More than 1 in 4 of the nation’s full-time teachers are considered chronically absent from school, according to federal data, missing the equivalent of more than two weeks of classes each academic year in what some districts say has become an educational crisis.
The U.S. Education Department’s Office for Civil Rights estimated that 27 percent of the nation’s teachers are out of school for more than 10 days of regular classes — some missing far more than 10 days — based on self-reported numbers from the nation’s school districts. But some school systems, especially those in poor, rural areas and in some major cities, saw chronic absenteeism among teachers rise above 75 percent in 2014, the last year for which data are available.
Although much attention focuses on the 6 million students who miss more than 15 days of school each year, making them much more likely to see low achievement and increasing the chances of not graduating, teacher absences could be having a similarly negative effect on scholastic success. Superintendents and education policymakers say students need consistency in the classroom and high-quality instruction, noting that a parade of substitutes can seriously set back academic progress.
The National Bureau of Economic Research has found that when teachers are absent for at least 10 days, there is a significant decrease in student outcomes. The decrease, according to one study, is equivalent to the difference between having a new teacher and one with two or three years of experience.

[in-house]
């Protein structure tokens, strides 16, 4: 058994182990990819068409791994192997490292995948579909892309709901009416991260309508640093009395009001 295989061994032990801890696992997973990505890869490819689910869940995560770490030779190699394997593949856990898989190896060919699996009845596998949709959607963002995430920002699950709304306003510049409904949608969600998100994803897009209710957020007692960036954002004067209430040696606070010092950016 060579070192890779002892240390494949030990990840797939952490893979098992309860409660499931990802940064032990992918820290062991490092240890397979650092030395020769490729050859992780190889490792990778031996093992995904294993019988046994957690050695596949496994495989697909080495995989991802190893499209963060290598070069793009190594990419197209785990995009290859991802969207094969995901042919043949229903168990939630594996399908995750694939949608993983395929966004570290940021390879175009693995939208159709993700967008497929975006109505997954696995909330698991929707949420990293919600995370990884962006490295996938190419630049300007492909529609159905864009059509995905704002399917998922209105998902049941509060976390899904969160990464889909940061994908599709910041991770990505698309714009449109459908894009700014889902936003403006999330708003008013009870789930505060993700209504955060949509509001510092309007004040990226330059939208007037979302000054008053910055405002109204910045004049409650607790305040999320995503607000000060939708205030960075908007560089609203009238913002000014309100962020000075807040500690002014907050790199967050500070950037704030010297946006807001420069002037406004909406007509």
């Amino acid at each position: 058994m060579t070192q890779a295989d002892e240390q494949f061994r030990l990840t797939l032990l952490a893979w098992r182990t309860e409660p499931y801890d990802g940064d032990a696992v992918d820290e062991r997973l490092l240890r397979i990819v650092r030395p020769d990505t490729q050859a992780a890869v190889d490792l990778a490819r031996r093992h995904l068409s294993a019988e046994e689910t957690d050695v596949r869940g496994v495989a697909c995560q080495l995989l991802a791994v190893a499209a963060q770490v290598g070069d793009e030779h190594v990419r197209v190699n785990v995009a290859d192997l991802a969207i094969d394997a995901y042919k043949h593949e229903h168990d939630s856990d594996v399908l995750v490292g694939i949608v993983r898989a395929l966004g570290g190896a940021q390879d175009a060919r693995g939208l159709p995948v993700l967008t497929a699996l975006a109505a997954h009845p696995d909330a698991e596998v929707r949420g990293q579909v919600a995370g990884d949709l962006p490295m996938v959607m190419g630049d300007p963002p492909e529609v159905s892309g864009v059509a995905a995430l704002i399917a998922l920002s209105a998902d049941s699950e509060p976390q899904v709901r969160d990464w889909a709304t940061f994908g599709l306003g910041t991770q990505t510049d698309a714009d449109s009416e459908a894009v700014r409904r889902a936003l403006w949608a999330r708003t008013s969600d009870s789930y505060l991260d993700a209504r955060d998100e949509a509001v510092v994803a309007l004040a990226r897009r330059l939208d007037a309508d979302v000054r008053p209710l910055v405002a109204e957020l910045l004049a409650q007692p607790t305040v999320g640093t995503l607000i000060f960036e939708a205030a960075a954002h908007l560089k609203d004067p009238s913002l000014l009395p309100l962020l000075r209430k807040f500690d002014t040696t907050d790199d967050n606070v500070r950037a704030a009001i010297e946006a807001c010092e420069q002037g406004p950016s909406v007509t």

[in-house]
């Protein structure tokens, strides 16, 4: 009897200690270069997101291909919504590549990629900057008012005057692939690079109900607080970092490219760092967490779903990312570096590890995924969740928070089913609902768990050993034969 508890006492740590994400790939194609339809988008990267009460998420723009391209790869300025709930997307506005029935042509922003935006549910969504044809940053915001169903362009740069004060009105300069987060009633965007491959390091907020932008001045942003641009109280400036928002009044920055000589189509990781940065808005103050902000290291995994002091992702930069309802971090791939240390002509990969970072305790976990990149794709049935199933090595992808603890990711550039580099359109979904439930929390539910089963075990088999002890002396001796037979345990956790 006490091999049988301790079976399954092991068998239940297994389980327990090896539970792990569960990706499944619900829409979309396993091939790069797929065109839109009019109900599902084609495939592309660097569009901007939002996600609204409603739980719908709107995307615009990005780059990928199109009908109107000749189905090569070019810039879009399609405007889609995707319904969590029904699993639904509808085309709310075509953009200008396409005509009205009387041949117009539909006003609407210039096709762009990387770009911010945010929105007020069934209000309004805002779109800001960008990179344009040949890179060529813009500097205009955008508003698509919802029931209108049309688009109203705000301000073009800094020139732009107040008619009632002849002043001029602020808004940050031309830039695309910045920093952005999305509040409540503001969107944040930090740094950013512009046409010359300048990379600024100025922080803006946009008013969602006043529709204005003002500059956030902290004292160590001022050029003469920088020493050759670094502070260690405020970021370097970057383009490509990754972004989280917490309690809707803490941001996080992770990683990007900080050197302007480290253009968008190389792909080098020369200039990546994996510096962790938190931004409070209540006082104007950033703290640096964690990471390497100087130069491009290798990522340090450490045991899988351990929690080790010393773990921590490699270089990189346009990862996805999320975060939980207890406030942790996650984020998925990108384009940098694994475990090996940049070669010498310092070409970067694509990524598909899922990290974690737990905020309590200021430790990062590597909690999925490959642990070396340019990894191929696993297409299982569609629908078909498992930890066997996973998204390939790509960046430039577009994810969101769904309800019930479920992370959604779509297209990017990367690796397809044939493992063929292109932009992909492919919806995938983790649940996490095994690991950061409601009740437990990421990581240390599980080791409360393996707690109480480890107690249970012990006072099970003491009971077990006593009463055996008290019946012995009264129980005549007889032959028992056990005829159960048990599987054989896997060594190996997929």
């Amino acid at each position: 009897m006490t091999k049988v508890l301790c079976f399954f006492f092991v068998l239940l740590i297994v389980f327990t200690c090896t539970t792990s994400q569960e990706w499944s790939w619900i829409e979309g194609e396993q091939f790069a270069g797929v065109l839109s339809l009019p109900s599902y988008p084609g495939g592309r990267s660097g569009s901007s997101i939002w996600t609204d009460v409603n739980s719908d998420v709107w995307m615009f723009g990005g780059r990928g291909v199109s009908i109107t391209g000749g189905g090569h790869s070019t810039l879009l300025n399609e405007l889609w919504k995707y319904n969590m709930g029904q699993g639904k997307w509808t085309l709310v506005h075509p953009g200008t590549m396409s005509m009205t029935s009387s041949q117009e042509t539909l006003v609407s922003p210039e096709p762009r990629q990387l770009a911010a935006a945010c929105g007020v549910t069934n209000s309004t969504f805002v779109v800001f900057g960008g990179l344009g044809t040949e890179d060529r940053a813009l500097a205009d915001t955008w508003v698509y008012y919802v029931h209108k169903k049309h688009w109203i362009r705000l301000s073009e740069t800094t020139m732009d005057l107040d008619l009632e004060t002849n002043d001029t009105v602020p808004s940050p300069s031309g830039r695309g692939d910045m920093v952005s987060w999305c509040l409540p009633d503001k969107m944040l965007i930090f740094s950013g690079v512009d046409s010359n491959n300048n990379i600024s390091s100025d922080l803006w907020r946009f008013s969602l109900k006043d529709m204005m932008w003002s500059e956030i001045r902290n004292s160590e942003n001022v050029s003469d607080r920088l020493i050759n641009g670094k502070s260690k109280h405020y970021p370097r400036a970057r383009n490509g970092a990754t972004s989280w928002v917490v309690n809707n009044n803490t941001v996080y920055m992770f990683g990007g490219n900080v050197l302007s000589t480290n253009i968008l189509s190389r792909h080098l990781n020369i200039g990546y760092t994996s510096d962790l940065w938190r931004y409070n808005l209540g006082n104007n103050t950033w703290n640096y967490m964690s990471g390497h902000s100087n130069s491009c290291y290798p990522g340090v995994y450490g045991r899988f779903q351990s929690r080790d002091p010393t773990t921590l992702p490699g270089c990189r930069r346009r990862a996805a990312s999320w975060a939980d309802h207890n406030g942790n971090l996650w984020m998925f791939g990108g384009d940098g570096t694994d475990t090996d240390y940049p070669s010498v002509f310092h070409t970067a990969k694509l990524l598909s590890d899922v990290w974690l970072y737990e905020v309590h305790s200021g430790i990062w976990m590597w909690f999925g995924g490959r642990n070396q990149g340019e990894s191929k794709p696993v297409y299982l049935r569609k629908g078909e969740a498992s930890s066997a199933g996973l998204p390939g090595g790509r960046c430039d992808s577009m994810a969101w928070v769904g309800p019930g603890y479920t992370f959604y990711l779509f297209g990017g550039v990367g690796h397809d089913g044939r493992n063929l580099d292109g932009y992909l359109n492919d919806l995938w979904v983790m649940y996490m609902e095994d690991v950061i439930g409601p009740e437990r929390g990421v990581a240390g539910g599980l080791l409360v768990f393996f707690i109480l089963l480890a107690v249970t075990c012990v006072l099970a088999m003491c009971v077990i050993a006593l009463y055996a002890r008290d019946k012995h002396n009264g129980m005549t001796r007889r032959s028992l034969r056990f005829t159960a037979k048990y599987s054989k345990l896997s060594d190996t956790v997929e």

School district administrators do not know what exactly is causing excessive teacher absenteeism. Some point to teachers taking sick leave, maternity leave and personal days to which they are entitled, and others attribute part of the problem to school climate. When teachers don’t feel motivated to go to school and teach, some of them just don’t show up.
The estimates from the Education Department indicated that 58 school districts with more than 1,000 full-time teachers had chronic absentee rates above 50 percent.
Randi Weingarten, president of the American Federation of Teachers, said the federal data doesn’t paint a fair, complete or accurate picture because it only reports when teachers are out of their classrooms, not why they are out, such as for illnesses or family deaths. She explains, “To better address absenteeism, we need to understand root causes.”
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